16 August 2018 | 60 Comments
By my count, Stonemaier Games currently has contracts with 7 game designers. While I’m not going to delve into the specifics of those contracts due to confidentiality, I’m happy to share the overarching details about what these contracts entail in the hopes of giving other designers and creators one perspective.
It’s important to note that I’m only going to focus on some aspects of the contract (the interesting parts, in my opinion). Please talk to a lawyer to ensure all necessary legalese is included in your contract.
Before I get into this, I should mention the timing of when we actually present a contract to the designer. Typically when we’re really excited about a game, we’ll have an informal agreement with the designer based on them making a few changes and then presenting the game to us again for our final decision. It’s only after that decision that we create the contract.
- Product: We define the product in such a way that all physical and digital versions of the game are encapsulated into one product. That includes accessories, expansions, localized versions, digital implementations, etc.
- Gross Sales Revenue: This term will appear later in the contract when you discuss compensation. We define it as “the actual sale price to the distributor, wholesaler, consumer, international partner, digital producer, or other first point of sale from Publisher.” Basically, it’s actual revenue received, not the MSRP of the game. It doesn’t include shipping fees, but back when we used Kickstarter, we specifically mentioned in our contracts that the gross sales revenue was the actual funding amount on the Kickstarter page. I felt this was the most rewarding to the designer even though shipping fees are included in that amount, because it was easy for them to look at that number at any time and think, “Awesome, I’m getting X% of that!”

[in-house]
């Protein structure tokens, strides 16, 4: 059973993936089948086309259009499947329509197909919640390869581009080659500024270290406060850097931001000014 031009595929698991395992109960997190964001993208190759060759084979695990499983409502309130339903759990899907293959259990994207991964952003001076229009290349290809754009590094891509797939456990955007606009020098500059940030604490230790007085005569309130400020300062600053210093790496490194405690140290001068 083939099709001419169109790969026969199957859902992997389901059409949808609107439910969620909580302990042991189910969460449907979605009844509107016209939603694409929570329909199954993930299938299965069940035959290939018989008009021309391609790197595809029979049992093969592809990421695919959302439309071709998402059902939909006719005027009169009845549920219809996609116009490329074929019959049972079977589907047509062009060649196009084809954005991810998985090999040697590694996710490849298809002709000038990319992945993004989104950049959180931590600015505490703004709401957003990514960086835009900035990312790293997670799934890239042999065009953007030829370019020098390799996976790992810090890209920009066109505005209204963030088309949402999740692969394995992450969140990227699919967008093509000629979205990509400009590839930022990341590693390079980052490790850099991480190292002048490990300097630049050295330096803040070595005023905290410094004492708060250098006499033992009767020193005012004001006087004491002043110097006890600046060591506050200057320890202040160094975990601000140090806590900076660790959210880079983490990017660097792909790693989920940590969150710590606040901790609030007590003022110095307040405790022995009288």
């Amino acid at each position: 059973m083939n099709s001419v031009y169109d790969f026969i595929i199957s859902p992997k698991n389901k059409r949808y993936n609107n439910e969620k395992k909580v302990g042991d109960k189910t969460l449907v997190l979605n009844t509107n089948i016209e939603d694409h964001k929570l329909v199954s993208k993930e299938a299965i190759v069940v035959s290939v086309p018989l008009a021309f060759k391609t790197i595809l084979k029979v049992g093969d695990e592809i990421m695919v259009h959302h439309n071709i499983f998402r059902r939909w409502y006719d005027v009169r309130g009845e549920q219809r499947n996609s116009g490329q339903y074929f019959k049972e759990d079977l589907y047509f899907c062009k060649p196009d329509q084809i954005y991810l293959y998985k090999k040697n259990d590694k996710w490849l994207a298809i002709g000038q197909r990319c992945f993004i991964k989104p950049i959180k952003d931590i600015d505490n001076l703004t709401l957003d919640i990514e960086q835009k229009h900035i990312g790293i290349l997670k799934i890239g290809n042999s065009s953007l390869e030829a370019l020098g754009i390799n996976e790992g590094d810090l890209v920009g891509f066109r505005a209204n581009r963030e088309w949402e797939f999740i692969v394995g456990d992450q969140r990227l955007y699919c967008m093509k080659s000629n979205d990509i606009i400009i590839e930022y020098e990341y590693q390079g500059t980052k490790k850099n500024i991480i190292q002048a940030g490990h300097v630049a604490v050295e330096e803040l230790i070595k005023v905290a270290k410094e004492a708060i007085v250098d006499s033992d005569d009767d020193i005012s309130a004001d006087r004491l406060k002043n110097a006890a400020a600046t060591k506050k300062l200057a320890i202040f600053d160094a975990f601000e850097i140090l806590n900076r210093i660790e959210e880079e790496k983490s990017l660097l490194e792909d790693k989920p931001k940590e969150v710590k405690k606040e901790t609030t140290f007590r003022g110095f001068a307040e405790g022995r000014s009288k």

I would highly suggest that a designer sign a contract based on revenue, not profit. Doing so creates the potential for you to get significantly shortchanged by the publisher, as it enables the publisher to factor their expenses into the royalty calculation. That can lead to some fancy accounting that does not favor the designer.
Payments and Compensation
- Expenses: Even though they rarely take me up on this offer, it’s in our contract that the designer can be reimbursed for all components, tools, software, and services used during the design/development process (e.g., paper and ink for prototyping).
- Complimentary Copies: There was a time when we had a specific number of games in the contract that we would give to designers, but I’ve found it much easier to say that we’re happy to provide copies to the designer on an ongoing basis by their request. Also, I make it clear that we will be sending away complimentary games to reviewers and conventions (play-and-win) for marketing purposes.
- Royalty (timing): We pay designers on a monthly basis. I think the industry standard is quarterly, which can make sense if designers aren’t earning much each month, but it’s very rare that we don’t have at least $100 or so in royalties to send to a designer on any given month. I’m always excited to pay royalties to our designers–if we’ve received the payments from customers and distributors, I’d rather send the royalties to the designers rather than hold onto them for a few months.
- Royalty (amount): We pay a design unit 7-10% of gross sales revenue, with that range depending on the designer’s experience and name recognition (which, as I type it, seems a bit weird…I think that’s standard practice, but that doesn’t make it right, as a relatively unknown designer can work just as hard as a famous designer). I use the term “design unit” because we split that royalty if there are multiple designers. I don’t earn a royalty for the games I design for Stonemaier, but if I’m part of the design unit (like on a co-design), that factors into my co-designer’s royalty percentage.